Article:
An Ohio worker is dying on the job almost every week, according to the findings of federal workplace safety investigators from across the state.
U.S. Occupational Safety and Health Administration directors from the Cincinnati, Cleveland, Columbus and Toledo areas, noticing a disturbing trend, crunched the numbers and found that 45 to 48 fatalities occurred each year in 2012, 2013 and 2014, said Bill Wilkerson, the Cincinnati-area director of OSHA.
During the previous two years, 2010 and 2011, 38 to 40 people died in work accidents in Ohio, Wilkerson said.
“It’s about a 10 percent increase, which is contrary to the data nationally, which is fatalities are decreasing,” he said.
“We’re seeing a trend we want to reverse.”
There have been six workplace fatalities in the region since the beginning of the federal government’s budget year in October, the director said. Staff for the Cincinnati-area office enforces worker safety in the Cincinnati, Dayton and Springfield metropolitan areas.
According to Wilkerson, deaths include: two men killed after falling off a Butler County water tower in Reily Twp. last October; a man electrocuted at Cohen, a metal recycling plant in West Carrollton, also in October; an individual who tripped and fell during a fire drill and died from medical complications during surgery in Cincinnati; and a maintenance worker killed in November at a Fairfield bowling alley after getting caught in a machine he was trying to repair.
Most recently, Brandon Carl, 35, of Kentucky died Monday when Kokosing Construction Inc. crews were dismantling an old, unused bridge exit and the ramp fell onto Interstate 75 approaching downtown Cincinnati. OSHA inspectors this week are investigating the Hopple Street bridge collapse, which also injured a truck driver who was traveling on southbound I-75 when the structure spilled onto the highway.
Carl was a member of the union Laborers’ International, said Pete McLinden, executive secretary-treasurer of Cincinnati AFL-CIO. The Cincinnati AFL-CIO Labor Council represents 120 affiliated public and private union groups in the region.
“An increase in fatalities like that is hard to fathom. It’s hard to believe its increased like that,” McLinden said.
As a result of rising workplace deaths, OSHA in Ohio is stepping up its awareness efforts to promote safety, Wilkerson said.
The most common cause of death at work are falls, caught-ins, getting struck by something and electrocution, he said.
The construction worker who died from the bridge collapse would be considered a struck-by or caught-in accident, he said. “He fell, but he fell towards and under the excavator.”
Then on Thursday night, a Middletown man was seriously injured after falling approximately 20 feet into a concrete pit at the AK Steel plant Middletown Works. He’s an employee of AK Steel contractor MPW Industrial Services, according to the companies.
“We attempt to increase our emphasis in these areas by number one telling the employers, ‘look, we’re going to stress you have to protect workers when you’re doing these kinds of operations,’” Wilkerson said.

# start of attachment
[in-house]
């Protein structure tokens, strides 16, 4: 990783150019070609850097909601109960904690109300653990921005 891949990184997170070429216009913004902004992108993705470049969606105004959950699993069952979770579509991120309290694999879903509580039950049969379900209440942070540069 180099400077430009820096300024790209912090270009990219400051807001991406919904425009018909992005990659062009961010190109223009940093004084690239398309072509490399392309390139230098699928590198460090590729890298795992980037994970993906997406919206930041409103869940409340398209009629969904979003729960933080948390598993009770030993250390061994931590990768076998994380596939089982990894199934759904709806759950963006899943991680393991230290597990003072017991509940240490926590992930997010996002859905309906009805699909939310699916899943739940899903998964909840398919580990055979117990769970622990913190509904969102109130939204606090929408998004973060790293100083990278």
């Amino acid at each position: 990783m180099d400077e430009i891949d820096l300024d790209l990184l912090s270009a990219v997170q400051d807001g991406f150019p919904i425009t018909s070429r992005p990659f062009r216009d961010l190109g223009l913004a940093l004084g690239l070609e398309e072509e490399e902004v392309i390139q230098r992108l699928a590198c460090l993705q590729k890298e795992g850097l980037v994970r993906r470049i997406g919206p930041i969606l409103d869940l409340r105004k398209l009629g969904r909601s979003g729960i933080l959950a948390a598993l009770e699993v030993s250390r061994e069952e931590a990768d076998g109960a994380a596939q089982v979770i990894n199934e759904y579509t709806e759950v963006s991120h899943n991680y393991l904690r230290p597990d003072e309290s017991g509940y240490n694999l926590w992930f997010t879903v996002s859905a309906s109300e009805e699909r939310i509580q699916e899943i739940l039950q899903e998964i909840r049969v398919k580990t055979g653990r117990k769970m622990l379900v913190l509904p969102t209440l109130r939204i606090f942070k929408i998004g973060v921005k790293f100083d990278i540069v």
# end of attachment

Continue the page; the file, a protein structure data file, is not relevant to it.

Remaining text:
“One of the ways we can do that is educating you guys on what you need to do and making sure you have provided your workers with necessary training and equipment to protect them,” he said. “If you don’t, we’re going to hold the line a little bit more using our enforcement powers.”
OSHA provides free on-site consultations to small employers, as well as other compliance assistance, educational materials and training. The Ohio On-site Consultation Program phone number is 800-282-1425.
“It all starts with trying to get the word out to people,” he said.
OSHA’s enforcement powers include citations and monetary penalties.
It’s the employers’ responsibility to instill safety practices and provide safety equipment, but it’s also the personal responsibility of workers to do what they’re supposed to do, Wilkerson said.
“Don’t just sit idly by and say, ‘well my guys know what to do’ because they don’t. If it requires special equipment, then get it and train people right,” Wilkerson said.
This newspaper reported last year that government mandates and underfunding mean OSHA spends more time investigating accidents than preventing them, according to the nonprofit Center for Effective Government in Washington, D.C. Based on current staffing and funding levels, it would take the U.S. OSHA 100 years or more to inspect every facility they’re supposed to in the U.S., officials for the Center for Effective Government said.
According to the U.S. Bureau of Labor Statistics, the number of occupational illness and injuries at private industry has dropped from 4.3 million a year in 2003 to 3 million in 2012. Fatal work-related injuries have declined from 5,764 in 2004 to 4,628 in 2012 nationwide.
Staff Writer Amanda Seitz contributed to this story.
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